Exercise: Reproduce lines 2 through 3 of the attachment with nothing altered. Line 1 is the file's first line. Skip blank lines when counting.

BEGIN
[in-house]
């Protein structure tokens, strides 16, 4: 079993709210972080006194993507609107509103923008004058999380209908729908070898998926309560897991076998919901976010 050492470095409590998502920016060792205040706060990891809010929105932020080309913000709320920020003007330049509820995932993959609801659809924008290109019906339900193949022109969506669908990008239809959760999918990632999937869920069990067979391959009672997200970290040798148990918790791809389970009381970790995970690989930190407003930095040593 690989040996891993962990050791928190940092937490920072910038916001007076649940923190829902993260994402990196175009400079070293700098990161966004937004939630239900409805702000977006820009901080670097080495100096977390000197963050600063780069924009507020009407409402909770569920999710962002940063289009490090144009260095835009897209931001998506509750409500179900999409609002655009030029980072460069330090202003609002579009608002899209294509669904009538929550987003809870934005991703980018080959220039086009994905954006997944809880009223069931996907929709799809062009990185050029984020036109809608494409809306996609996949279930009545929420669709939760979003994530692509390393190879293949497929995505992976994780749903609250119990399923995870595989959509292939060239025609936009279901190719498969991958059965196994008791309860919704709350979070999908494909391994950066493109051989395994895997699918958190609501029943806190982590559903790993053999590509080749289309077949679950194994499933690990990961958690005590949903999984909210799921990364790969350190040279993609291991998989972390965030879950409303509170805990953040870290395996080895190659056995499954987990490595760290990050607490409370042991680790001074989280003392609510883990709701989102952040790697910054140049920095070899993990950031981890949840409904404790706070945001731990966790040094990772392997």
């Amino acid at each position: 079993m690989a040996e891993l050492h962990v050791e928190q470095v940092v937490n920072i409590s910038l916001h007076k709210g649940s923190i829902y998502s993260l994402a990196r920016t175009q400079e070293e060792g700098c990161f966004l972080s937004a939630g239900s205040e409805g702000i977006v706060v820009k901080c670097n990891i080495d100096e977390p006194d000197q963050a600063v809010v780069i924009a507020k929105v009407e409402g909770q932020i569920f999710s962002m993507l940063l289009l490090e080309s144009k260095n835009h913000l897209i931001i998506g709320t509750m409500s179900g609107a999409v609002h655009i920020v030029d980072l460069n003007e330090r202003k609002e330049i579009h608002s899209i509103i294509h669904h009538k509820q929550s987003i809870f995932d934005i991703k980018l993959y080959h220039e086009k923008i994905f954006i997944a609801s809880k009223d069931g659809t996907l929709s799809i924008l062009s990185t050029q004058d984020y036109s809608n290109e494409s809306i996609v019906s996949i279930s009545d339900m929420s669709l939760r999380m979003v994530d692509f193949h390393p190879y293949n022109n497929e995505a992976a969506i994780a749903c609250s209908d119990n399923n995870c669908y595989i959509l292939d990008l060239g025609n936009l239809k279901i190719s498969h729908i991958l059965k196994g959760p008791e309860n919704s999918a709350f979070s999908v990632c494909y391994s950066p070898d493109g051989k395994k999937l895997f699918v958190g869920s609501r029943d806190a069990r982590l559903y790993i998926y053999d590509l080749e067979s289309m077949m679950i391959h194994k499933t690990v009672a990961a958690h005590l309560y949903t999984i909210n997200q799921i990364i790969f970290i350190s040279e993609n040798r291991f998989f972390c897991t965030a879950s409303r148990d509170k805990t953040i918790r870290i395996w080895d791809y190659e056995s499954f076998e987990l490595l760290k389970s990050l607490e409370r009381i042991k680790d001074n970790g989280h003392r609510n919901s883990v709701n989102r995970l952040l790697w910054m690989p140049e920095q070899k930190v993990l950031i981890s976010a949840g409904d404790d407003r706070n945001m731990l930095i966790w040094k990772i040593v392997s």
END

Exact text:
């Protein structure tokens, strides 16, 4: 079993709210972080006194993507609107509103923008004058999380209908729908070898998926309560897991076998919901976010 050492470095409590998502920016060792205040706060990891809010929105932020080309913000709320920020003007330049509820995932993959609801659809924008290109019906339900193949022109969506669908990008239809959760999918990632999937869920069990067979391959009672997200970290040798148990918790791809389970009381970790995970690989930190407003930095040593 690989040996891993962990050791928190940092937490920072910038916001007076649940923190829902993260994402990196175009400079070293700098990161966004937004939630239900409805702000977006820009901080670097080495100096977390000197963050600063780069924009507020009407409402909770569920999710962002940063289009490090144009260095835009897209931001998506509750409500179900999409609002655009030029980072460069330090202003609002579009608002899209294509669904009538929550987003809870934005991703980018080959220039086009994905954006997944809880009223069931996907929709799809062009990185050029984020036109809608494409809306996609996949279930009545929420669709939760979003994530692509390393190879293949497929995505992976994780749903609250119990399923995870595989959509292939060239025609936009279901190719498969991958059965196994008791309860919704709350979070999908494909391994950066493109051989395994895997699918958190609501029943806190982590559903790993053999590509080749289309077949679950194994499933690990990961958690005590949903999984909210799921990364790969350190040279993609291991998989972390965030879950409303509170805990953040870290395996080895190659056995499954987990490595760290990050607490409370042991680790001074989280003392609510883990709701989102952040790697910054140049920095070899993990950031981890949840409904404790706070945001731990966790040094990772392997």
């Amino acid at each position: 079993m690989a040996e891993l050492h962990v050791e928190q470095v940092v937490n920072i409590s910038l916001h007076k709210g649940s923190i829902y998502s993260l994402a990196r920016t175009q400079e070293e060792g700098c990161f966004l972080s937004a939630g239900s205040e409805g702000i977006v706060v820009k901080c670097n990891i080495d100096e977390p006194d000197q963050a600063v809010v780069i924009a507020k929105v009407e409402g909770q932020i569920f999710s962002m993507l940063l289009l490090e080309s144009k260095n835009h913000l897209i931001i998506g709320t509750m409500s179900g609107a999409v609002h655009i920020v030029d980072l460069n003007e330090r202003k609002e330049i579009h608002s899209i509103i294509h669904h009538k509820q929550s987003i809870f995932d934005i991703k980018l993959y080959h220039e086009k923008i994905f954006i997944a609801s809880k009223d069931g659809t996907l929709s799809i924008l062009s990185t050029q004058d984020y036109s809608n290109e494409s809306i996609v019906s996949i279930s009545d339900m929420s669709l939760r999380m979003v994530d692509f193949h390393p190879y293949n022109n497929e995505a992976a969506i994780a749903c609250s209908d119990n399923n995870c669908y595989i959509l292939d990008l060239g025609n936009l239809k279901i190719s498969h729908i991958l059965k196994g959760p008791e309860n919704s999918a709350f979070s999908v990632c494909y391994s950066p070898d493109g051989k395994k999937l895997f699918v958190g869920s609501r029943d806190a069990r982590l559903y790993i998926y053999d590509l080749e067979s289309m077949m679950i391959h194994k499933t690990v009672a990961a958690h005590l309560y949903t999984i909210n997200q799921i990364i790969f970290i350190s040279e993609n040798r291991f998989f972390c897991t965030a879950s409303r148990d509170k805990t953040i918790r870290i395996w080895d791809y190659e056995s499954f076998e987990l490595l760290k389970s990050l607490e409370r009381i042991k680790d001074n970790g989280h003392r609510n919901s883990v709701n989102r995970l952040l790697w910054m690989p140049e920095q070899k930190v993990l950031i981890s976010a949840g409904d404790d407003r706070n945001m731990l930095i966790w040094k990772i040593v392997s």